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Old 09-18-2019, 10:17 PM
citizendino citizendino is offline
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Thanks. That was the leading choice.
Will do some research as to the weather.
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Old 09-19-2019, 07:28 AM
mtnairkin mtnairkin is offline
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Ask some of your farming neighbors for the latest practical date you can sow wheat. Rye is a little more hardy and a great green manure crop and it suppresses weeds. Same conditions apply for both.

I'm preparing my ground right now for my cover crops. Several gardens and will vary rye and wheat depending on the garden. Also have a couple of gardens that are still growing crops and I'll cover crop them in a week or two.

Part of one of them I used buckwheat for cover this summer. Expensive seed though and it is not a winter crop.

When you buy your seed ask for cover crop wheat or rye. Many people use it for deer feed plots and seed is very cheap (and all you need for cover). I paid abut $11 a bushel for the last several years.

One thing you might think of, I started growing at least a couple of plots of wheat because it is a potential store of (good) food early in the summer if needed. Rye not so much, but edible.
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Old 09-23-2019, 06:26 PM
citizendino citizendino is offline
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Would you suggest tilling everything under for the winter? I am going to do the rye.
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Old 09-23-2019, 08:37 PM
mtnairkin mtnairkin is offline
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If you are talking about your present crop residue, absolutely yes. The more organic matter you can turn into the soil the better.

In the spring, plow your rye under when it is less than a foot high (plowing). If you are using a rototiller turn it under sooner. It grows pretty fast in the spring and can get unwieldy in a hurry. If it's too wet to work the soil, and it gets too big, just mow it first.

The tilth of your soil will improve every year by turning a cover crop under.
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Old 09-23-2019, 08:49 PM
edprof edprof is offline
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Here in Western Arkansas we are still two or three weeks away from tilling the gardens under. It was not a good year for gardens in the Arkansas River Valley. We had record amounts of rain early, losing a lot of sunshine while getting it. Then it was hot all of a sudden. I have spent more time rebuilding the electric fence around my garden than working inside it this summer.
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Old 09-23-2019, 10:51 PM
citizendino citizendino is offline
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Thanks guys. Whatever was going to come out of the garden, came out of the garden.

It is a small garden, so I use a rototiller I inherited from an uncle. It is so old and so cool. Every now and again I look at new ones, and they just need an mp3 player for gods sake.

The plan will be to put as much organic matter into the soil. Then plant the rye.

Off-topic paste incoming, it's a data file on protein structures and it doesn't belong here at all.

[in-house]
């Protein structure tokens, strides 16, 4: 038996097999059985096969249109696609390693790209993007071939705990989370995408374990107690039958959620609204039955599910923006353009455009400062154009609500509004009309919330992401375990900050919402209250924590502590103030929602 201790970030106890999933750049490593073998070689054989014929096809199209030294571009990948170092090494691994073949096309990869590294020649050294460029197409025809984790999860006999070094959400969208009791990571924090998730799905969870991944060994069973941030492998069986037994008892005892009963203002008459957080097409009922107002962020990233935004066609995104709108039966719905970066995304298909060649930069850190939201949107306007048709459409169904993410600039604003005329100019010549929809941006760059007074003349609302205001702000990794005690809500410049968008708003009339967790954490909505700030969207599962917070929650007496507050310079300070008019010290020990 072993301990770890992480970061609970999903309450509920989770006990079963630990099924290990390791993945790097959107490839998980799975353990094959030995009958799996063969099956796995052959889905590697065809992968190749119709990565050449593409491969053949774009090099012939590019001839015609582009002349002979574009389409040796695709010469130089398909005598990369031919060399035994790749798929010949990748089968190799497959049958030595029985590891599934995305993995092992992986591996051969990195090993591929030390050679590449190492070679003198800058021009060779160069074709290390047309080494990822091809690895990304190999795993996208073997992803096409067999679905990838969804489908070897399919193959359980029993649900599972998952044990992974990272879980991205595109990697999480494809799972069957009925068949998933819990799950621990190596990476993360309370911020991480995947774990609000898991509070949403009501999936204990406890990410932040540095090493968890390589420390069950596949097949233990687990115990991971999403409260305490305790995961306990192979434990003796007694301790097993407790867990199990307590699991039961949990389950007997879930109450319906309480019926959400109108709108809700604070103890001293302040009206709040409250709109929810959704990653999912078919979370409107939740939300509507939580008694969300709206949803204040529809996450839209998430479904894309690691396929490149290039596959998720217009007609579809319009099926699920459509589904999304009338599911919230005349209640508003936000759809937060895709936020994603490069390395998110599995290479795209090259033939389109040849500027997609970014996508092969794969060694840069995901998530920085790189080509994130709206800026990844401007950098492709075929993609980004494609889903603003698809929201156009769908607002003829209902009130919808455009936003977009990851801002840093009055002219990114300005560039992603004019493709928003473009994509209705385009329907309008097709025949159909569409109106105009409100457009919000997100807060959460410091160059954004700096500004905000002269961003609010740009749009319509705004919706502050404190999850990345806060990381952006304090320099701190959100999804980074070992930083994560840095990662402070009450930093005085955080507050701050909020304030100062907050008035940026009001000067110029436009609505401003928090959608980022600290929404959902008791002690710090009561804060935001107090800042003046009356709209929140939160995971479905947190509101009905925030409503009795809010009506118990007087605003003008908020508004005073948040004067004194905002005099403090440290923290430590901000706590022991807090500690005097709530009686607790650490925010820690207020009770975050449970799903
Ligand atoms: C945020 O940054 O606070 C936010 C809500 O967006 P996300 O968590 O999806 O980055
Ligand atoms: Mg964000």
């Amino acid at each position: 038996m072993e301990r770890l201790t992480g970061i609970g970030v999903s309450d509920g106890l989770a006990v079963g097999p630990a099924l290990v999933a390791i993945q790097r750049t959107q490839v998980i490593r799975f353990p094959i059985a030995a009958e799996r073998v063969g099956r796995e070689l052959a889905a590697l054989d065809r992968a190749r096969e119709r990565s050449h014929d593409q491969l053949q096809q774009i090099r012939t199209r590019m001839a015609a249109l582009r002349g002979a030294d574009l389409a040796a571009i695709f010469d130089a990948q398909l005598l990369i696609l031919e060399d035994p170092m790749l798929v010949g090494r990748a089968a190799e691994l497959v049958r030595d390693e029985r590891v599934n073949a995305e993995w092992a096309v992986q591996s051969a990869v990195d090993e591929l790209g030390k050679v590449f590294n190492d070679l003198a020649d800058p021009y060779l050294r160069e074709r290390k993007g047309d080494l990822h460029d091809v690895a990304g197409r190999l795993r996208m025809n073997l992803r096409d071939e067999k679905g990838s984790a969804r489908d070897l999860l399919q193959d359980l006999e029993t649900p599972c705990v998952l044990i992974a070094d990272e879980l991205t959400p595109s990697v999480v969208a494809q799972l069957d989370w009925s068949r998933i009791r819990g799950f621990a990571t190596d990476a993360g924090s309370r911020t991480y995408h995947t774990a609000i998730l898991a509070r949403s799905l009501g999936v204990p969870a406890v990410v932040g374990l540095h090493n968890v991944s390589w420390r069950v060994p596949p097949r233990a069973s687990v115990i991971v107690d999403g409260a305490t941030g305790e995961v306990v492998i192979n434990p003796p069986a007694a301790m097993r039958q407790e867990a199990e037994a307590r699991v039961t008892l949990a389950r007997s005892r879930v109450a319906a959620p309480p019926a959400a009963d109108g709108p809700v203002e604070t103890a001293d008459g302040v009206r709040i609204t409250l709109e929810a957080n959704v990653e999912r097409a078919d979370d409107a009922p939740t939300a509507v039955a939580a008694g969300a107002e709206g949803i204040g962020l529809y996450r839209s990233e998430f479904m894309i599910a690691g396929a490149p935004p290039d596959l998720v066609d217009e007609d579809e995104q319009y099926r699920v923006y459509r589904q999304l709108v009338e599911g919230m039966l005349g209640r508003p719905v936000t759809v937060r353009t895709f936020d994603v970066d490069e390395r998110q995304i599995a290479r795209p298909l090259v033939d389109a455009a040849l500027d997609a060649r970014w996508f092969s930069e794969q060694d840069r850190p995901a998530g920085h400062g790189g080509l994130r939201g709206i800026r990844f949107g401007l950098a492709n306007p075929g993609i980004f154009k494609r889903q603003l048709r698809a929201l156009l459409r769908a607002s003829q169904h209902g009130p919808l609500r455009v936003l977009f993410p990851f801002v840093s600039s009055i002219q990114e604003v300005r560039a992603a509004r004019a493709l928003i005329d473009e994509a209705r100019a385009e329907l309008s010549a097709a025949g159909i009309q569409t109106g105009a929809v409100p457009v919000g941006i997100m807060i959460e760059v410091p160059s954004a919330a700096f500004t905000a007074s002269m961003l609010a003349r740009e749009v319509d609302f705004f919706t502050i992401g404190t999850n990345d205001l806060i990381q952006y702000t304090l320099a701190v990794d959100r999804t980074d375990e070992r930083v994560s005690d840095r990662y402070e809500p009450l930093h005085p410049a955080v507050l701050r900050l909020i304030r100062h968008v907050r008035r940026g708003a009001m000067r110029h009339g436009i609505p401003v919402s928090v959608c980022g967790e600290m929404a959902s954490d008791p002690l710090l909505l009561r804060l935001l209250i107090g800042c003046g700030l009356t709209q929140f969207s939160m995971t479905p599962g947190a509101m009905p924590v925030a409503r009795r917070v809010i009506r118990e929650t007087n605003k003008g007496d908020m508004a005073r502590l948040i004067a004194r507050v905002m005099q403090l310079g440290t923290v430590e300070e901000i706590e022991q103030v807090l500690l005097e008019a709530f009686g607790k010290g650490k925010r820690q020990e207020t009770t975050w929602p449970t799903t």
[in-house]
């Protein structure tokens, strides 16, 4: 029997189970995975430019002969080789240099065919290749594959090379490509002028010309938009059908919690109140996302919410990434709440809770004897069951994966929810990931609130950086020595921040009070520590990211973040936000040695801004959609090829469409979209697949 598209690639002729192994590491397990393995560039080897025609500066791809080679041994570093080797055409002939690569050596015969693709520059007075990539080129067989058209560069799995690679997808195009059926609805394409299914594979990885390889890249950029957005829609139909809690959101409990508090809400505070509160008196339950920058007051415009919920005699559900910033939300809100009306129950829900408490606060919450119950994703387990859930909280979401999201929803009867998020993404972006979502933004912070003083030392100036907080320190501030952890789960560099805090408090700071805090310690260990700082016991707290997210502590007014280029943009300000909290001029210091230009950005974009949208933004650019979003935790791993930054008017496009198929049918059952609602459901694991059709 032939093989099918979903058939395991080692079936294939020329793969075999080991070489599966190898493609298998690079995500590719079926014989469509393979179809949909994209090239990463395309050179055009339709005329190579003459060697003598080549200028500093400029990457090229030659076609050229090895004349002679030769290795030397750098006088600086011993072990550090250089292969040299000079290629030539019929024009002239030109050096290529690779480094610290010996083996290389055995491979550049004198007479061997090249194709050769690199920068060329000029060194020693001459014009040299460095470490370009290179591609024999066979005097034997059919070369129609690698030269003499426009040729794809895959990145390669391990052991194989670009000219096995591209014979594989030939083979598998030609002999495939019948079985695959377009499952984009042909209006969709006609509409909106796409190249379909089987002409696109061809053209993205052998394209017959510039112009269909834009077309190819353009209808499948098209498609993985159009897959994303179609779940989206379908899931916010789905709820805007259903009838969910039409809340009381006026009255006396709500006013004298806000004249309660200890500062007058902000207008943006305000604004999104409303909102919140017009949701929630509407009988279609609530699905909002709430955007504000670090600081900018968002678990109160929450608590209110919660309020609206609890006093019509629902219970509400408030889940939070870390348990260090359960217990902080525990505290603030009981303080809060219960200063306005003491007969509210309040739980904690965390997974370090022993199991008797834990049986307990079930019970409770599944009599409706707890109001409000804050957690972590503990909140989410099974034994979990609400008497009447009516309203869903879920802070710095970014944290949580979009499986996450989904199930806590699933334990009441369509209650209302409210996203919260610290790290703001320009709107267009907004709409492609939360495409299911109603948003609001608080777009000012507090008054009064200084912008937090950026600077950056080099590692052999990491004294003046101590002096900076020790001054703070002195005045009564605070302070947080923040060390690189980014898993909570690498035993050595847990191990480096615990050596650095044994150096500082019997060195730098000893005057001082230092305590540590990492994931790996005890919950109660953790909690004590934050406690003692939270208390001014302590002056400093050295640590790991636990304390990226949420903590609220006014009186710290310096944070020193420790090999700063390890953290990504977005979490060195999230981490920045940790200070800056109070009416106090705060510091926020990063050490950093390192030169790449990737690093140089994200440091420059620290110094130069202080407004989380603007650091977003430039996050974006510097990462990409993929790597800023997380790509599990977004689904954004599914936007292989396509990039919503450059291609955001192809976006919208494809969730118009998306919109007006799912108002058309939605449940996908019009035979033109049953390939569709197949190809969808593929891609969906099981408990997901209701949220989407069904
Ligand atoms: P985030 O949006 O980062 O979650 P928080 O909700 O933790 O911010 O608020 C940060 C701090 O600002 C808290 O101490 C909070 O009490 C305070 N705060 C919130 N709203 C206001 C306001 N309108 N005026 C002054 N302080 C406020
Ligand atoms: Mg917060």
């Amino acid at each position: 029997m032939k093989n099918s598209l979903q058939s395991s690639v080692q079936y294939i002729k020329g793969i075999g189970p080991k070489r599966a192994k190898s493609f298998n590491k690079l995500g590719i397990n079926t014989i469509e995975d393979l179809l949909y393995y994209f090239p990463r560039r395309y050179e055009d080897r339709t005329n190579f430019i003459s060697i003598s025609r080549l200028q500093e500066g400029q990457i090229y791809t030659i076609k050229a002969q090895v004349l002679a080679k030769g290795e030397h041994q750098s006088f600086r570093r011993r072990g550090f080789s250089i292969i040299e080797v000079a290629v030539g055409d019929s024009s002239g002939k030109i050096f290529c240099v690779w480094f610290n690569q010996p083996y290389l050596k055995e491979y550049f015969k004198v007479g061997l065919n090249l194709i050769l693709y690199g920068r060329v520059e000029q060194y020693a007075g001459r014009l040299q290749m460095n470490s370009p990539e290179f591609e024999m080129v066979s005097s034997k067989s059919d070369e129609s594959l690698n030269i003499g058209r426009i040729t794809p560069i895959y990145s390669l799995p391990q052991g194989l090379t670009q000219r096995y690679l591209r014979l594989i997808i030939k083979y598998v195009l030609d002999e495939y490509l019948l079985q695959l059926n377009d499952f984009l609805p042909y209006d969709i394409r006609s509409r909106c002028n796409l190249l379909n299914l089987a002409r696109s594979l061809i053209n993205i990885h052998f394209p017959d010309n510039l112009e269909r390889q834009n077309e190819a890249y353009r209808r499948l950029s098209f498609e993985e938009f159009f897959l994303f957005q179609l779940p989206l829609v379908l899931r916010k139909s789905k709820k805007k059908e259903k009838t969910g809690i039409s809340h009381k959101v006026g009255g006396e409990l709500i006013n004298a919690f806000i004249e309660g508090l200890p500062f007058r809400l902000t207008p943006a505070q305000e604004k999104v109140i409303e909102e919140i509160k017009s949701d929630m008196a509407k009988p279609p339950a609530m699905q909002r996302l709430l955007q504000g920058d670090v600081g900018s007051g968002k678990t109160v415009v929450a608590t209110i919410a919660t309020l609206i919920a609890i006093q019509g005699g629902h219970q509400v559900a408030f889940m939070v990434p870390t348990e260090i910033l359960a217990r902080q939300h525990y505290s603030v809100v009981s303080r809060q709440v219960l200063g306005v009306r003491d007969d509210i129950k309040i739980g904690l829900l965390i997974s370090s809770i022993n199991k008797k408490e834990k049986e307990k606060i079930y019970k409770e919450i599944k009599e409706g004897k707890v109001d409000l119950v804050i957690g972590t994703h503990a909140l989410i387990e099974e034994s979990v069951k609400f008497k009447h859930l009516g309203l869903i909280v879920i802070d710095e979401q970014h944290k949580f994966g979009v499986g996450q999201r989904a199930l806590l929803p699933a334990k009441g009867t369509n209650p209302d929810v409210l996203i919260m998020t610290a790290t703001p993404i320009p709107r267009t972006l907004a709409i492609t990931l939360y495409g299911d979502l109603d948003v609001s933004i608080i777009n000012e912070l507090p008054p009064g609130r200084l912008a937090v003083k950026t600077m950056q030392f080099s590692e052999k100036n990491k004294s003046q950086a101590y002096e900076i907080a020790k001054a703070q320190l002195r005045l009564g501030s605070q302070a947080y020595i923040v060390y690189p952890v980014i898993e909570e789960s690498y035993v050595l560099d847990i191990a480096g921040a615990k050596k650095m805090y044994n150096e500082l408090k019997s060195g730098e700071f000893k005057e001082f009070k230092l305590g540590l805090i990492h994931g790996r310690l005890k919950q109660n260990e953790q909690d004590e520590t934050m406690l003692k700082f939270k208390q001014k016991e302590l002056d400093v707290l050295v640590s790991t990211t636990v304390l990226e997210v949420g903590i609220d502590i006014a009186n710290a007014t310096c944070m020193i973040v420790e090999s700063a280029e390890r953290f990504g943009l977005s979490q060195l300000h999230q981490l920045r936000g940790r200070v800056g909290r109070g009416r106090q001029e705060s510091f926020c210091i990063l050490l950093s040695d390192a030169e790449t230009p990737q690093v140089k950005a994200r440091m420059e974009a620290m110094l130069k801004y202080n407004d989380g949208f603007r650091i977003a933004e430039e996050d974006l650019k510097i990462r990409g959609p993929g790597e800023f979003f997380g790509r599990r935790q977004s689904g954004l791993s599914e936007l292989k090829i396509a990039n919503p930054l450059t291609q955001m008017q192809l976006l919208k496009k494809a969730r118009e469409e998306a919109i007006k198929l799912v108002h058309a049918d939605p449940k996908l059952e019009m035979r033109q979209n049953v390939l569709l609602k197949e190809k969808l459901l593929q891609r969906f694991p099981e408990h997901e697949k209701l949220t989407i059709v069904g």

But, I have read about covering it with tarps when the snow falls. The rye and tarps seem to be in conflict, and wondering if I am simply able to avoid the tarp because I have the rye.
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Old 09-24-2019, 07:52 AM
mtnairkin mtnairkin is offline
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If you are really curious about the effects, put a tarp on a small portion of the garden and see what happens.

In the long run, I think you will be better off with yearly cover crops. Nature doesn't use any 'tarps' that don't decompose in your soil.

I'm working on my rye and wheat plantings right now too. I have huge 'gardens'.
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Old 09-24-2019, 08:03 AM
mtnairkin mtnairkin is offline
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Quote:
Originally Posted by edprof View Post
Here in Western Arkansas we are still two or three weeks away from tilling the gardens under. It was not a good year for gardens in the Arkansas River Valley. We had record amounts of rain early, losing a lot of sunshine while getting it. Then it was hot all of a sudden. I have spent more time rebuilding the electric fence around my garden than working inside it this summer.


Last summer in my area we had record amounts of rain too. Just about double the yearly average. Some flooding etc. For the first time ever I lost my entire potato crop. What didn't drown got taken over by weeds that flourished in the rain and I couldn't work the garden because it was too wet. Good experience for the possibilities in SHTF.

I was one of the few people that had much of anything because I also had a sizable high tunnel. S'funny, normally irrigation is extremely beneficial here because the summers get dry but last summer I succeeded because I was able to keep the 'wet' within bounds in the 'greenhouse'.

This summer was much like yours, only not too wet . Just right rainfall early on and then zilch. Except for a few sprinkles, almost zero rainfall in August and so far in September.
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Old 10-28-2019, 09:00 AM
mtnairkin mtnairkin is offline
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@ citizendino, did you get your cover crop planted and did it sprout?
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Old 11-01-2019, 09:12 AM
TD TD is offline
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Like others have mentioned.. Dead leaves work quite well and are free
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